The public endorsements by the two Republican legislative leaders was a strong sign that once the plan becomes a bill and is considered by the House and Senate, it will pass.
In fact Bevin predicted later Wednesday that the bill will pass the Republican-controlled House and Senate “with flying colors.”
But House Democratic Caucus Chairman Dennis Keene, of Wilder, said Friday if the bill passes the House it may be with only votes of majority Republicans.
“Right now I don’t know of any Democrats in the House who are for it,” Keene said. “I think it passes the Senate, but I think the concerns that have been raised about it means that it will not be an easy task for Speaker Hoover to secure the votes they need in the House.”
The plan would put new teachers and most other new public employees into savings plans similar to 401(k)-style plans used widely by private sector employers. Current employees and teachers would be shifted into such plans after working 27 years under their current traditional pension plans.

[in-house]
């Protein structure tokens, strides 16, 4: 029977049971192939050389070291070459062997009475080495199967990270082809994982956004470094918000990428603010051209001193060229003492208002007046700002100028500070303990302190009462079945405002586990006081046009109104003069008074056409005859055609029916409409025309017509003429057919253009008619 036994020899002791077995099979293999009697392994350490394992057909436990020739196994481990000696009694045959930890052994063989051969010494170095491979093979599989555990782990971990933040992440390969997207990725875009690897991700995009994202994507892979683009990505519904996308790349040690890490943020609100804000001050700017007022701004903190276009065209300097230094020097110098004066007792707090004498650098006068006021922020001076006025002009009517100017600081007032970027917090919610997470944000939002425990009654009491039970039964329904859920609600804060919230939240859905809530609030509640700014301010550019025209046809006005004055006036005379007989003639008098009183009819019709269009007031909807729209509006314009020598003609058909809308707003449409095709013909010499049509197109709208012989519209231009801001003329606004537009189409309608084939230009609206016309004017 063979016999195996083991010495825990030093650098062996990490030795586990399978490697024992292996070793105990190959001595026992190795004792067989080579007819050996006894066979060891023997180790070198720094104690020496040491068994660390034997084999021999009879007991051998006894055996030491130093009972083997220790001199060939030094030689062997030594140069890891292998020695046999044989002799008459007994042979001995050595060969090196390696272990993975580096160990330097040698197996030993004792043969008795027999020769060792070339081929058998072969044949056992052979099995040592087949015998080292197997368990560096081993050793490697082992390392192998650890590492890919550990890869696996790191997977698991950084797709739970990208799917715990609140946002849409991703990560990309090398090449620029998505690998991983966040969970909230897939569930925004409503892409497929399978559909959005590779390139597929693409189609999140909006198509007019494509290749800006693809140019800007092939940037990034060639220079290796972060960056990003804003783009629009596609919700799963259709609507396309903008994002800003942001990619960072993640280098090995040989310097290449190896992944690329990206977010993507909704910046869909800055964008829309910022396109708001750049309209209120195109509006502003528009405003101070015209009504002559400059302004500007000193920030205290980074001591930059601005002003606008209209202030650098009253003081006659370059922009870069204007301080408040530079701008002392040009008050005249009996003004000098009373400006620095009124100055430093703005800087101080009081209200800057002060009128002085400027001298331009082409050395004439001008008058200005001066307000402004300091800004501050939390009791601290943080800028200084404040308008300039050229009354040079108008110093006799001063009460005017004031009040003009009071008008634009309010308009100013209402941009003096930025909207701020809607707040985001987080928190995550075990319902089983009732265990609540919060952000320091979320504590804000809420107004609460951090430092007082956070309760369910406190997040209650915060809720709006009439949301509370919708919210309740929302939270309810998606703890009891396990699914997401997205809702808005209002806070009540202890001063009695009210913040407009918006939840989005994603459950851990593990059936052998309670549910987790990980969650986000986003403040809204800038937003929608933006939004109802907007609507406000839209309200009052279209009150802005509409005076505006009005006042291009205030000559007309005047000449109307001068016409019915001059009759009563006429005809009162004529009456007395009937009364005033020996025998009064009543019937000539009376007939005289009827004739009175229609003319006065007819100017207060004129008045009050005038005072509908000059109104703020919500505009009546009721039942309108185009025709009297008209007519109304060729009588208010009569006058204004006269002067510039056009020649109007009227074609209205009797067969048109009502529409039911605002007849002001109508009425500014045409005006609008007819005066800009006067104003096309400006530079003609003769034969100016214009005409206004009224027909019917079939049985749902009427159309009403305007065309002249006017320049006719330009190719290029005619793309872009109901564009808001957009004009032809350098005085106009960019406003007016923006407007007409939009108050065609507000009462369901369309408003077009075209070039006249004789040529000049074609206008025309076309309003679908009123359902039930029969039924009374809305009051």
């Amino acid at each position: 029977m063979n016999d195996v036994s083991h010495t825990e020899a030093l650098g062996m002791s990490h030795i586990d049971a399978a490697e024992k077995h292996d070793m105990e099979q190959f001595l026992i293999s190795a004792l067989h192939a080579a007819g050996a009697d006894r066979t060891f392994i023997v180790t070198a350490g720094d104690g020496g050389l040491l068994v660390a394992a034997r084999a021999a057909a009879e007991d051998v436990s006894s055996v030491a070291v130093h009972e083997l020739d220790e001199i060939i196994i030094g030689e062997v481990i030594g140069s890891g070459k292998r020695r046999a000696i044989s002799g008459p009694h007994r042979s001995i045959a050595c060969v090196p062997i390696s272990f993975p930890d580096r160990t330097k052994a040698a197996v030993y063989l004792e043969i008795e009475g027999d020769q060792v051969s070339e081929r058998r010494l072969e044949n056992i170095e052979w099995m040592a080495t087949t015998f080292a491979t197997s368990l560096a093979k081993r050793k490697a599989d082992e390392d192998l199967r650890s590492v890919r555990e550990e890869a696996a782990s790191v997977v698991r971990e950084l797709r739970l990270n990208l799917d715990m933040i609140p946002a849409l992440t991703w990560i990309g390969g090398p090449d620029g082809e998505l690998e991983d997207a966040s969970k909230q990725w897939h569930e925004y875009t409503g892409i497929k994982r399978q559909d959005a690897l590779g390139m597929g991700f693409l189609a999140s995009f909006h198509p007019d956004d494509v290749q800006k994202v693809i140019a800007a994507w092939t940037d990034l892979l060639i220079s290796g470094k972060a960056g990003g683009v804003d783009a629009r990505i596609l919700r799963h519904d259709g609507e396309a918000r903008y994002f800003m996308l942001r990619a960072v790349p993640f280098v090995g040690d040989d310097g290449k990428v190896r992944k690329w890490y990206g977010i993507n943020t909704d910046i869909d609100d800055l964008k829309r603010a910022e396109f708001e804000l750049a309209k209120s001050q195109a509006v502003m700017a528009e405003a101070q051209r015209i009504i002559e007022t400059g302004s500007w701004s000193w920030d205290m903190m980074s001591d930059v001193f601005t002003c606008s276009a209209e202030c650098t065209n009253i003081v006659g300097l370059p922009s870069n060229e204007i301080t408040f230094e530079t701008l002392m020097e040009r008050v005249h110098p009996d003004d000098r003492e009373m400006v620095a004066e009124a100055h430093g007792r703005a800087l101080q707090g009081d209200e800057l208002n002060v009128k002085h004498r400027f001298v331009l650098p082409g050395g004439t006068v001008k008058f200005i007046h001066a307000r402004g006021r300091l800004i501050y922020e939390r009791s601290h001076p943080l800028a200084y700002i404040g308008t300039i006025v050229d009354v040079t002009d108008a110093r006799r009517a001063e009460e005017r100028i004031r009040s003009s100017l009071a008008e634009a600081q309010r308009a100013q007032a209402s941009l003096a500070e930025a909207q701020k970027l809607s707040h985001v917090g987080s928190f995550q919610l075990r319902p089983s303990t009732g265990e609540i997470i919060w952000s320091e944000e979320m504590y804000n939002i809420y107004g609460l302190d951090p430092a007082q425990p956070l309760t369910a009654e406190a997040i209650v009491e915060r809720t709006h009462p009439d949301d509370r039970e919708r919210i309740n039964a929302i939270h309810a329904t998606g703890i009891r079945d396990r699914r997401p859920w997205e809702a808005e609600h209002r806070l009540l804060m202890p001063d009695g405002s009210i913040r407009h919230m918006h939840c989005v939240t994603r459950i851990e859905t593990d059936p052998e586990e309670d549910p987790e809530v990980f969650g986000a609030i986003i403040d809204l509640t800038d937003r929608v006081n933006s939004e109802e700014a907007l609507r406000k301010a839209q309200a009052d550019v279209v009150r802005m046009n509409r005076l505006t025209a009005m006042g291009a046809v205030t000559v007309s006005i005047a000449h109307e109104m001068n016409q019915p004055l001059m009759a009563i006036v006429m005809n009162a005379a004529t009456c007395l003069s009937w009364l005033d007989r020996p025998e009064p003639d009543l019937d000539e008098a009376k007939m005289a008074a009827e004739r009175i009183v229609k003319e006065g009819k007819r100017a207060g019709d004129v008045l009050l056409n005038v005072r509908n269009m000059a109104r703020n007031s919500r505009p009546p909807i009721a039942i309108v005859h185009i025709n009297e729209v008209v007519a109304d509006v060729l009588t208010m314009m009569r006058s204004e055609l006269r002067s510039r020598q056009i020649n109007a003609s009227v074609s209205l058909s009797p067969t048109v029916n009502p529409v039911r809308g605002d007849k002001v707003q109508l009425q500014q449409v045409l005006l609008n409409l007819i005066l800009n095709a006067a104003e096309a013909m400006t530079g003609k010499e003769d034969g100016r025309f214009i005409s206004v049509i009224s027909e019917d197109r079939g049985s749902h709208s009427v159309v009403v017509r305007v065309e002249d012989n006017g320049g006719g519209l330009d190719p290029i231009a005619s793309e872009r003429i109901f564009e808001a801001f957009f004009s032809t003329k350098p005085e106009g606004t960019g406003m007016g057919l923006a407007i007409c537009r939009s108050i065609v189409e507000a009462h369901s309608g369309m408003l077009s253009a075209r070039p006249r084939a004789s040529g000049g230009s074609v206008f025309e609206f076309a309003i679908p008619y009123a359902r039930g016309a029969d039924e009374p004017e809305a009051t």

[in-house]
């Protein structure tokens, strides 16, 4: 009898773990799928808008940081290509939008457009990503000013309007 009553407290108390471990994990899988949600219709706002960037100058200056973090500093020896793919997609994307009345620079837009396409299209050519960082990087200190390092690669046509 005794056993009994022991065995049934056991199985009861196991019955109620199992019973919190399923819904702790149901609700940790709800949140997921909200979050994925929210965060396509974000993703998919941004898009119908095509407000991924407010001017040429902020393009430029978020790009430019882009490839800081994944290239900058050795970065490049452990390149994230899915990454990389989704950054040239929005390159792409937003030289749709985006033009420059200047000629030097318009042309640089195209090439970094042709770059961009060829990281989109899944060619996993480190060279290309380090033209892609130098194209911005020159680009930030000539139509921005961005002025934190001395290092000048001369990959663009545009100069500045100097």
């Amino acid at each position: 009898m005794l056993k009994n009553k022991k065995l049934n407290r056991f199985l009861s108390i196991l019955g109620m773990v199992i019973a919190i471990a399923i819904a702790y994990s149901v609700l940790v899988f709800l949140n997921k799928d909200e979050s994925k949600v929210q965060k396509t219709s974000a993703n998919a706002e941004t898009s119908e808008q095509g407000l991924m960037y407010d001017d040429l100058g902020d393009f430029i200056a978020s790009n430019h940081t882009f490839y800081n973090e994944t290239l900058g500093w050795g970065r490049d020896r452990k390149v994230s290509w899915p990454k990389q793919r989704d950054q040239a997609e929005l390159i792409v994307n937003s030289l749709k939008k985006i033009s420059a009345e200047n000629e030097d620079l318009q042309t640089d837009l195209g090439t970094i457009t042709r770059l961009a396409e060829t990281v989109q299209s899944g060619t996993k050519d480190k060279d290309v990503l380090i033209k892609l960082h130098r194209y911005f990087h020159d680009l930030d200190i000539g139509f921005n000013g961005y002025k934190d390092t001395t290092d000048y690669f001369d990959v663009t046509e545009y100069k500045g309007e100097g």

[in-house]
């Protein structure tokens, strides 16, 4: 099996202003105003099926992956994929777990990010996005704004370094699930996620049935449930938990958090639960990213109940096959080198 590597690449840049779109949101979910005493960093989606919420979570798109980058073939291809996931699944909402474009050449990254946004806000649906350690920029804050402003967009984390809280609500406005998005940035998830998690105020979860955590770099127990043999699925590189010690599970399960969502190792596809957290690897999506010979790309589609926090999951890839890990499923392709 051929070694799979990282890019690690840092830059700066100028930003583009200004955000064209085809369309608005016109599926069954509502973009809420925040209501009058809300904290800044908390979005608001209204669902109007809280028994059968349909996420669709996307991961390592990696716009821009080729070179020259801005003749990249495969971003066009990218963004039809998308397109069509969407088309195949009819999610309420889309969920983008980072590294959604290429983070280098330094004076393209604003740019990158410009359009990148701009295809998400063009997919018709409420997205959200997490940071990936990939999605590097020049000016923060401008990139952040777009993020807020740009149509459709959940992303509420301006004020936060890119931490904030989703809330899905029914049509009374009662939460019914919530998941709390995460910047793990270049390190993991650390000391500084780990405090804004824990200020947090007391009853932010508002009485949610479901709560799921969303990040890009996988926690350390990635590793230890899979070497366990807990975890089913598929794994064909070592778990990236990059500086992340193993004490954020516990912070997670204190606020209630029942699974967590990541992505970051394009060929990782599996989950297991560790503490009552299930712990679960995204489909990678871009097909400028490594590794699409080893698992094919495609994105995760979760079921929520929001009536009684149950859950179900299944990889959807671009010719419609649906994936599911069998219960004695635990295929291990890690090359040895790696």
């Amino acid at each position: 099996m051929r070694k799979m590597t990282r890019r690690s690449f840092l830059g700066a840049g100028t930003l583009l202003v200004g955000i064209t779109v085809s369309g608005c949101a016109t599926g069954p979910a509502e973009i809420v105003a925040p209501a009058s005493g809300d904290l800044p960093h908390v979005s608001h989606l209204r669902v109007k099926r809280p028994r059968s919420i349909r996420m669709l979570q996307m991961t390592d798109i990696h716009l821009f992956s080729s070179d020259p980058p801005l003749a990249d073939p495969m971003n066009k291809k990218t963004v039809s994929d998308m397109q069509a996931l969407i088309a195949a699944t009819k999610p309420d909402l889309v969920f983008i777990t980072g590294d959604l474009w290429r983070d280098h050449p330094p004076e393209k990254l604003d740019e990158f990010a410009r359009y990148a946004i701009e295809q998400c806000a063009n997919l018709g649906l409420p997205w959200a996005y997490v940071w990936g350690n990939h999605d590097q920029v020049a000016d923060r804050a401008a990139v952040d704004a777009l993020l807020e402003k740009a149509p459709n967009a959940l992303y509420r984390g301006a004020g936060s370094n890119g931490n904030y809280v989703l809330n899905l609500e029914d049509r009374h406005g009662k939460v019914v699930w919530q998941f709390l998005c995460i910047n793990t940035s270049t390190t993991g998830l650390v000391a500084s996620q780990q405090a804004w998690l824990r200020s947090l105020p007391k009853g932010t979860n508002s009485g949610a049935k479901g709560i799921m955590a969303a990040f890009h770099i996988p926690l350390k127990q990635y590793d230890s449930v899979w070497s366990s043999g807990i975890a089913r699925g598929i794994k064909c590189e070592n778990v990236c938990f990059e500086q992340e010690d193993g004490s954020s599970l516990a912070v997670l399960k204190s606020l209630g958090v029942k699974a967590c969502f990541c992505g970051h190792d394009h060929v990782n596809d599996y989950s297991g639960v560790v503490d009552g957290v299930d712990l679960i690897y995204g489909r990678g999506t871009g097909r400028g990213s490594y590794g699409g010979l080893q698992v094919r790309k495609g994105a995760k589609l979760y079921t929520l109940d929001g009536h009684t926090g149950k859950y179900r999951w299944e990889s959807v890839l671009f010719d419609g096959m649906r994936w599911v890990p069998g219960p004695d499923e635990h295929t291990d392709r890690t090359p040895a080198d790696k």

But the plan has drawn opposition because it cuts benefits in several ways. For instance, current employees and teachers would be required to pay 3 percent more of their salaries for retirement health benefits.
Retired teachers would see cost of living increases of 1.5 percent in their benefits suspended for five years, and teachers who retire in the future would not get such adjustments for the first five years.
Many stakeholder groups have objected to at least major parts of the plan. “I’m not a political person, so I don’t know if it will pass,” said Jim Carroll, president of the advocacy group Kentucky Government Retirees. “But I’ve never seen as much engagement by stakeholder groups with legislators on anything like I’m seeing now.”
Carroll said as lawmakers of either party hear the concerns support for the plan – at least in its current form, could weaken.